WASHINGTON, D.C. – The Department of Justice seized more than $1.5 million in proceeds from the distribution of counterfeit sports apparel and jerseys, following an investigation into the sale of counterfeit goods on commercial websites conducted by the National Intellectual Property Rights Coordination Center, which is led by U.S. Immigration and Customs Enforcement's (ICE) Homeland Security Investigations (HSI).
The developments are the latest result of Operation In Our Sites, a law enforcement initiative targeting online commercial intellectual property crime announced by HSI in June 2010. Operation In Our Sites targeted online retailers of a diverse array of counterfeit goods, including sports equipment, shoes, handbags, athletic apparel, sunglasses and DVD boxed sets. To date, 761 domain names of websites used in the sale and distribution of counterfeit goods and illegal copyrighted works have been seized as a result of Operation In Our Sites. "ICE will continue to target those who traffic in counterfeit goods by attacking the financial profits of counterfeiting sites and shutting them down," said ICE Director Morton. "Operation In Our Sites and the tireless work of the National Intellectual Property Rights Coordination Center protect consumers from fraud on the Internet and combat intellectual property theft which exacts a toll on our economy and industries."
Last month, more than $896,000 in proceeds from the sale of counterfeit sports apparel on commercial websites was seized as part of Operation In Our Sites. According to court documents, investigation by federal law enforcement officers revealed that subjects whose domain names had been seized in a November 2010 In Our Sites operation continued to sell counterfeit goods using new domain names. In particular, the individuals, based in China, sold counterfeit professional and collegiate sports apparel, primarily counterfeit sports jerseys. Law enforcement officers made numerous undercover purchases from the websites associated with the new domain names. After the goods were confirmed to be counterfeit or infringing, seizure warrants for three domain names used to sell the infringing goods were obtained from a U.S. magistrate judge in U.S. District Court for the District of Columbia.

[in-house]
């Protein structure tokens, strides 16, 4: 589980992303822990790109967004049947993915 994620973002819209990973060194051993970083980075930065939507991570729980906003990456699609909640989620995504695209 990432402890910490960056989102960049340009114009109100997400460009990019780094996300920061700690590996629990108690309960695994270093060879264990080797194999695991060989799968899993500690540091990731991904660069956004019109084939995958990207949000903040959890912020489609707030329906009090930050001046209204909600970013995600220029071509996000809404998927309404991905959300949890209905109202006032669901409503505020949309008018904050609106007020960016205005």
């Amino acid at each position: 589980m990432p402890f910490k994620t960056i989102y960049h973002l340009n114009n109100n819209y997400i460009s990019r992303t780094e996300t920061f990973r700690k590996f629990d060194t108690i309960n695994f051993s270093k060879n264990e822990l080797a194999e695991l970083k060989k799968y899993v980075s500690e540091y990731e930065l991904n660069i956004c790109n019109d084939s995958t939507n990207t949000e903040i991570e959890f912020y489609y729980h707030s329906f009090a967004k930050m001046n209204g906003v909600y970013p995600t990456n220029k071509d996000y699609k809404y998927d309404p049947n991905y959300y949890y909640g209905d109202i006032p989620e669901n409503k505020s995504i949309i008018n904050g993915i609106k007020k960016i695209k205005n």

The individuals conducted sales and processed payments for the counterfeit goods using money service business accounts and then wired their proceeds to bank accounts held at a Chinese bank, the court documents state.
Pursuant to warrants issued by a U.S. district judge, law enforcement officers seized $1,455,438.72 in proceeds that had been transferred from the money service business accounts to various bank accounts in China. The funds were seized from correspondent, or interbank, accounts held by the Chinese bank in the United States. Pursuant to additional seizure warrants issued by a U.S. magistrate judge, law enforcement officers also seized $94,730.12 in funds remaining in six money service business accounts used by the subjects. "The seizures we are announcing today are another step forward in our efforts to disrupt and disable those engaged in intellectual property crime," said Assistant Attorney General Lanny A. Breuer. "By seizing the domain names and profits of online counterfeit goods operations, we are protecting consumers and sending a message to criminals that we will use every tool at our disposal to stop them."
"Within a matter of weeks, this law enforcement operation has seized more than $2.4 million in proceeds from individuals overseas who are preying on the American economy and consumers with their sales of counterfeit goods," said U.S. Attorney Ronald C. Machen Jr. "We will continue to work with our law enforcement partners to target these unscrupulous operators where it hurts them the most - at the bank."
The case is being prosecuted by Assistant U.S. Attorneys Jonathan Hooks and Diane Lucas of the District of Columbia, Senior Trial Attorney Pamela Hicks and Trial Attorney Katharine Wagner of the Asset Forfeiture and Money Laundering Section, and Trial Attorney Thomas Dougherty of the Computer Crime and Intellectual Property Section in the Justice Department's Criminal Division.